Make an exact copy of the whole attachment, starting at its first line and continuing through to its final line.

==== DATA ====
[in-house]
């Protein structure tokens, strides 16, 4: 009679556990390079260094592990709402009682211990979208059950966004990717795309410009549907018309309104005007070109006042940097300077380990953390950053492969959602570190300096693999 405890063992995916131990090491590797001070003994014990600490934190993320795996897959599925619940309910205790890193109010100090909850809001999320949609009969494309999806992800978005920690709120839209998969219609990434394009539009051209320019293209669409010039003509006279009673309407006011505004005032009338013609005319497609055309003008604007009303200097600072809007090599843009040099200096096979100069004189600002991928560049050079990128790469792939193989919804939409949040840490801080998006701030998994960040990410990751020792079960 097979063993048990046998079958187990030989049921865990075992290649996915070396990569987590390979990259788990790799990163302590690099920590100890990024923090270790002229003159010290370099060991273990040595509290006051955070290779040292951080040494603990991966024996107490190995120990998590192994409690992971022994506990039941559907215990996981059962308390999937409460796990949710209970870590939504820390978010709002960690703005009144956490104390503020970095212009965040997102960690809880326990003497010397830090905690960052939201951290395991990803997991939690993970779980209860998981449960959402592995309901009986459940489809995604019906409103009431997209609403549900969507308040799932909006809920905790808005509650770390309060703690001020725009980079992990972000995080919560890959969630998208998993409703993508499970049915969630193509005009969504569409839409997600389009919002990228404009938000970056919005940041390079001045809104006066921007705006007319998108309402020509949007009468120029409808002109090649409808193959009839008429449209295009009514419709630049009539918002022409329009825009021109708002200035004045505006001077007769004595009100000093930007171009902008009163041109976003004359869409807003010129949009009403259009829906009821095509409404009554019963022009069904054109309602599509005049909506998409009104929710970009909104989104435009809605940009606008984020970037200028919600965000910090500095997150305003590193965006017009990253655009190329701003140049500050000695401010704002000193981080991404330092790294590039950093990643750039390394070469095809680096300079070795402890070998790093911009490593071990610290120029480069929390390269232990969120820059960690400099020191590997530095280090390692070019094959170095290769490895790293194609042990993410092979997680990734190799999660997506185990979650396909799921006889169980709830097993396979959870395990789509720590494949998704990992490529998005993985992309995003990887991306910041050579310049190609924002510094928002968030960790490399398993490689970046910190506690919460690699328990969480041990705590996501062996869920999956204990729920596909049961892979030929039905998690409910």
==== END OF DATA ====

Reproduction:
[in-house]
């Protein structure tokens, strides 16, 4: 009679556990390079260094592990709402009682211990979208059950966004990717795309410009549907018309309104005007070109006042940097300077380990953390950053492969959602570190300096693999 405890063992995916131990090491590797001070003994014990600490934190993320795996897959599925619940309910205790890193109010100090909850809001999320949609009969494309999806992800978005920690709120839209998969219609990434394009539009051209320019293209669409010039003509006279009673309407006011505004005032009338013609005319497609055309003008604007009303200097600072809007090599843009040099200096096979100069004189600002991928560049050079990128790469792939193989919804939409949040840490801080998006701030998994960040990410990751020792079960 097979063993048990046998079958187990030989049921865990075992290649996915070396990569987590390979990259788990790799990163302590690099920590100890990024923090270790002229003159010290370099060991273990040595509290006051955070290779040292951080040494603990991966024996107490190995120990998590192994409690992971022994506990039941559907215990996981059962308390999937409460796990949710209970870590939504820390978010709002960690703005009144956490104390503020970095212009965040997102960690809880326990003497010397830090905690960052939201951290395991990803997991939690993970779980209860998981449960959402592995309901009986459940489809995604019906409103009431997209609403549900969507308040799932909006809920905790808005509650770390309060703690001020725009980079992990972000995080919560890959969630998208998993409703993508499970049915969630193509005009969504569409839409997600389009919002990228404009938000970056919005940041390079001045809104006066921007705006007319998108309402020509949007009468120029409808002109090649409808193959009839008429449209295009009514419709630049009539918002022409329009825009021109708002200035004045505006001077007769004595009100000093930007171009902008009163041109976003004359869409807003010129949009009403259009829906009821095509409404009554019963022009069904054109309602599509005049909506998409009104929710970009909104989104435009809605940009606008984020970037200028919600965000910090500095997150305003590193965006017009990253655009190329701003140049500050000695401010704002000193981080991404330092790294590039950093990643750039390394070469095809680096300079070795402890070998790093911009490593071990610290120029480069929390390269232990969120820059960690400099020191590997530095280090390692070019094959170095290769490895790293194609042990993410092979997680990734190799999660997506185990979650396909799921006889169980709830097993396979959870395990789509720590494949998704990992490529998005993985992309995003990887991306910041050579310049190609924002510094928002968030960790490399398993490689970046910190506690919460690699328990969480041990705590996501062996869920999956204990729920596909049961892979030929039905998690409910």